The first phase of the new landfill at the Comox Valley Waste Management Centre will start receiving waste in August as the current site reaches capacity. The new facility meets or exceeds all current provincial requirements for landfill design, construction, and operation.
Planning for the new engineered landfill was included in the 2012 Solid Waste Management Plan, with the recognition the current site will reach capacity this year. The $16.1 million project has two main components, the landfill cell 1 and a leachate treatment facility.
Cell 1 has an engineered liner system to collect and divert leachate to an equalization pond. The pond is also lined to prevent the leachate from impacting the surrounding area. From there it will be directed to the new treatment facility, which will remove contaminants before returning clean water back to the environment.
An educational video has been developed about the landfill and can be viewed at www.cswm.ca/landfill.
The process to close the existing landfill has already begun. Approximately 70 per cent of the existing landfill surface has been fully closed with a series of layers to stop clean water infiltrating the landfill and generating leachate.
The top layers of coverage include an organic layer and a vegetative cover. A landfill gas system has also been installed to collect and flare off the landfill gas generated at the site.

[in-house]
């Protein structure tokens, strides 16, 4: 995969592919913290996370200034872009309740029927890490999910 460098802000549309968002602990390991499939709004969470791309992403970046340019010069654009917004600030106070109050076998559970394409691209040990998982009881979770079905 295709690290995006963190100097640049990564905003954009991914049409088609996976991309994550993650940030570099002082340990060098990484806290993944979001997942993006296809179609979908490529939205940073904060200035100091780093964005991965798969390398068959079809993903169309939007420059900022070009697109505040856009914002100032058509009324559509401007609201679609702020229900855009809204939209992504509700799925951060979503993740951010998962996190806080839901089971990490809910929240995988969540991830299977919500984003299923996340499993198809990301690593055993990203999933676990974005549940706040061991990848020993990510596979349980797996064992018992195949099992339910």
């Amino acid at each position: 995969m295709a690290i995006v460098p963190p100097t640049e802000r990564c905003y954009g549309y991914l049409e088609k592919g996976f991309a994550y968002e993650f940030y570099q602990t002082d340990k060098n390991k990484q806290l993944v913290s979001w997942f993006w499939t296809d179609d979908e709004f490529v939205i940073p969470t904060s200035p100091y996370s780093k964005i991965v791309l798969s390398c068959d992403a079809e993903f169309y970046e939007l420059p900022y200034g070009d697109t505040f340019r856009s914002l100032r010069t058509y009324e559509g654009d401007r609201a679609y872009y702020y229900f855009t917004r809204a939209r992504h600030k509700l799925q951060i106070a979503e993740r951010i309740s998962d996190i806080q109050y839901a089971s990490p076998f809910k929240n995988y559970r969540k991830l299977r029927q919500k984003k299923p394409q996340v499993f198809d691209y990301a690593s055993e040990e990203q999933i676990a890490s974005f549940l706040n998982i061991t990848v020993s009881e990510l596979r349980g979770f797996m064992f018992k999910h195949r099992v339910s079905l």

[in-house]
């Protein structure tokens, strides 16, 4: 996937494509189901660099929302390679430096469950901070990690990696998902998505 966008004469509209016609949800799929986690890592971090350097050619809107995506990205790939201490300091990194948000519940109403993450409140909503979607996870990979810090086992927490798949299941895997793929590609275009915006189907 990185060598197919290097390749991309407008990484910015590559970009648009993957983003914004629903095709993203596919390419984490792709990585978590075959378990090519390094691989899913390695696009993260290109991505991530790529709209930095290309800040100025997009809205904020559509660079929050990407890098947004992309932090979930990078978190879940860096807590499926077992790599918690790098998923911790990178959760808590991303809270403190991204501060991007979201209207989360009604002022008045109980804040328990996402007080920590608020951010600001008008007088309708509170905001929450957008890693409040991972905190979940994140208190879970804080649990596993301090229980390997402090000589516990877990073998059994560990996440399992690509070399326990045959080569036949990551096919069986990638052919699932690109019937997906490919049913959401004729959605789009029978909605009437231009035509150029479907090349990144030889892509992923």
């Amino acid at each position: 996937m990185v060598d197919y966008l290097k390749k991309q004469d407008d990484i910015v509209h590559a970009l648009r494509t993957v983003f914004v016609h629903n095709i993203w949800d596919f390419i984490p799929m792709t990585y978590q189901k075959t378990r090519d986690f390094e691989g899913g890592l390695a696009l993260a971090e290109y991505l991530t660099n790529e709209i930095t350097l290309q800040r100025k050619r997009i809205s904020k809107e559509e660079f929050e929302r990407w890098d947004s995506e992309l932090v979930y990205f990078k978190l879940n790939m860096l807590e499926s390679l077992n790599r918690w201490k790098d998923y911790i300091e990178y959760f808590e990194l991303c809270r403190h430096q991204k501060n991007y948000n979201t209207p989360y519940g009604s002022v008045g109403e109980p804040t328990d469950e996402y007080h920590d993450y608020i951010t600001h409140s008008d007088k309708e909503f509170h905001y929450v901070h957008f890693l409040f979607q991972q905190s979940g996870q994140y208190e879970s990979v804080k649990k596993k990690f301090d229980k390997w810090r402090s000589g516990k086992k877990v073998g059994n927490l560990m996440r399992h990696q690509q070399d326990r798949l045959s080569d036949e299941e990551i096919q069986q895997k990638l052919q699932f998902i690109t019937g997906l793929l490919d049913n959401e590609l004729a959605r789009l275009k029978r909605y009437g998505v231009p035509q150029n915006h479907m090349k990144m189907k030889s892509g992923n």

“We’re very pleased with how the transition has gone so far, with the gradual closure of the existing cell and the construction of the new one,” said Marc Rutten, GM of Engineering Services Branch for Strathcona Waste Management.
“It’s estimated the approved engineered landfill (cells 1-3) will be able to accept waste for at least the next 20 years.”
Only select waste will be put into the first layer of the new cell to protect the liner system. Initially only commercial and residential municipal solid waste will go into the new site until a two-metre protective buffer is in place.
During this time construction and demolition waste will continue to be deposited into the existing landfill.
“It is important that residents properly sort garbage to make sure sharp materials stay out of the landfill,” said Rutten. “Things like construction materials, or large metal pieces could cause damage to the liner. It’s going to be very important that we all make sure waste is properly sorted and disposed of, both to protect the liner system and to extend the life of the landfill.”
Information about diversion and recycling options and additional details on the new landfill cell can be found at www.cswm.ca/landfill.